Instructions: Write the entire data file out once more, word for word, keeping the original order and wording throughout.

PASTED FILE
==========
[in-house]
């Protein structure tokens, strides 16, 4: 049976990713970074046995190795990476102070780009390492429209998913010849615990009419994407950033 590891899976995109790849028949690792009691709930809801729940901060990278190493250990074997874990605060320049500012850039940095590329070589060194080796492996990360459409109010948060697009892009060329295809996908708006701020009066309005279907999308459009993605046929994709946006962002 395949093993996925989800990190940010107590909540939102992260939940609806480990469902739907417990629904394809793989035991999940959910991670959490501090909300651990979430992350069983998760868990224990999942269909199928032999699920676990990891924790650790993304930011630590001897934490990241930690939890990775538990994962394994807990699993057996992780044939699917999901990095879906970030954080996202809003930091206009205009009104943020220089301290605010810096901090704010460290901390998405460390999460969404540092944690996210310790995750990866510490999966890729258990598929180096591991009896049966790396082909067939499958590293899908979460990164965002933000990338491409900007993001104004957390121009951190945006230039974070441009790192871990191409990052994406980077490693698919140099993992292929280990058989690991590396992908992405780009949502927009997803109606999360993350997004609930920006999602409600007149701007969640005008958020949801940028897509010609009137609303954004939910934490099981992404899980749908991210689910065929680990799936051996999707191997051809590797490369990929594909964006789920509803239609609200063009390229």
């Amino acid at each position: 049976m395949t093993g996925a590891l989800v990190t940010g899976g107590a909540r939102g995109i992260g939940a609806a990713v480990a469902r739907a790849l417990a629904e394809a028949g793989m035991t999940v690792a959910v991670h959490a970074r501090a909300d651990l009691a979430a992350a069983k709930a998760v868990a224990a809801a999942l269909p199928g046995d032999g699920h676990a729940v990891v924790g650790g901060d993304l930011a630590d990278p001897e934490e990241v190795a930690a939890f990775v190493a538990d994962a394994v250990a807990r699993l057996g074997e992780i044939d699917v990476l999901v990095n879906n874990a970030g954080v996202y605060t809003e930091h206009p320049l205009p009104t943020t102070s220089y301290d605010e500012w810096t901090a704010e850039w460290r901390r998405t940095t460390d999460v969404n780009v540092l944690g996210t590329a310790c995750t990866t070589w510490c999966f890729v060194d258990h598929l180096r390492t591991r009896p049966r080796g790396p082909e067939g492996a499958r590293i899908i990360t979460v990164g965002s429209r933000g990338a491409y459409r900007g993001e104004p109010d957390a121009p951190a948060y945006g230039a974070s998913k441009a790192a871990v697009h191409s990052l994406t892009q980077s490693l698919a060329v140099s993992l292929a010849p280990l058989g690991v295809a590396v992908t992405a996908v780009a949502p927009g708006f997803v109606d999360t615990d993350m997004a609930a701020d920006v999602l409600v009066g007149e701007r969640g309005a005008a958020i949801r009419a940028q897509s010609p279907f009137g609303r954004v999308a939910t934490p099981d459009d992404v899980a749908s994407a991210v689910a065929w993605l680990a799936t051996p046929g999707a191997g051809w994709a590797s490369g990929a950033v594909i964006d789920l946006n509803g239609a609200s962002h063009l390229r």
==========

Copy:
[in-house]
């Protein structure tokens, strides 16, 4: 049976990713970074046995190795990476102070780009390492429209998913010849615990009419994407950033 590891899976995109790849028949690792009691709930809801729940901060990278190493250990074997874990605060320049500012850039940095590329070589060194080796492996990360459409109010948060697009892009060329295809996908708006701020009066309005279907999308459009993605046929994709946006962002 395949093993996925989800990190940010107590909540939102992260939940609806480990469902739907417990629904394809793989035991999940959910991670959490501090909300651990979430992350069983998760868990224990999942269909199928032999699920676990990891924790650790993304930011630590001897934490990241930690939890990775538990994962394994807990699993057996992780044939699917999901990095879906970030954080996202809003930091206009205009009104943020220089301290605010810096901090704010460290901390998405460390999460969404540092944690996210310790995750990866510490999966890729258990598929180096591991009896049966790396082909067939499958590293899908979460990164965002933000990338491409900007993001104004957390121009951190945006230039974070441009790192871990191409990052994406980077490693698919140099993992292929280990058989690991590396992908992405780009949502927009997803109606999360993350997004609930920006999602409600007149701007969640005008958020949801940028897509010609009137609303954004939910934490099981992404899980749908991210689910065929680990799936051996999707191997051809590797490369990929594909964006789920509803239609609200063009390229």
């Amino acid at each position: 049976m395949t093993g996925a590891l989800v990190t940010g899976g107590a909540r939102g995109i992260g939940a609806a990713v480990a469902r739907a790849l417990a629904e394809a028949g793989m035991t999940v690792a959910v991670h959490a970074r501090a909300d651990l009691a979430a992350a069983k709930a998760v868990a224990a809801a999942l269909p199928g046995d032999g699920h676990a729940v990891v924790g650790g901060d993304l930011a630590d990278p001897e934490e990241v190795a930690a939890f990775v190493a538990d994962a394994v250990a807990r699993l057996g074997e992780i044939d699917v990476l999901v990095n879906n874990a970030g954080v996202y605060t809003e930091h206009p320049l205009p009104t943020t102070s220089y301290d605010e500012w810096t901090a704010e850039w460290r901390r998405t940095t460390d999460v969404n780009v540092l944690g996210t590329a310790c995750t990866t070589w510490c999966f890729v060194d258990h598929l180096r390492t591991r009896p049966r080796g790396p082909e067939g492996a499958r590293i899908i990360t979460v990164g965002s429209r933000g990338a491409y459409r900007g993001e104004p109010d957390a121009p951190a948060y945006g230039a974070s998913k441009a790192a871990v697009h191409s990052l994406t892009q980077s490693l698919a060329v140099s993992l292929a010849p280990l058989g690991v295809a590396v992908t992405a996908v780009a949502p927009g708006f997803v109606d999360t615990d993350m997004a609930a701020d920006v999602l409600v009066g007149e701007r969640g309005a005008a958020i949801r009419a940028q897509s010609p279907f009137g609303r954004v999308a939910t934490p099981d459009d992404v899980a749908s994407a991210v689910a065929w993605l680990a799936t051996p046929g999707a191997g051809w994709a590797s490369g990929a950033v594909i964006d789920l946006n509803g239609a609200s962002h063009l390229r």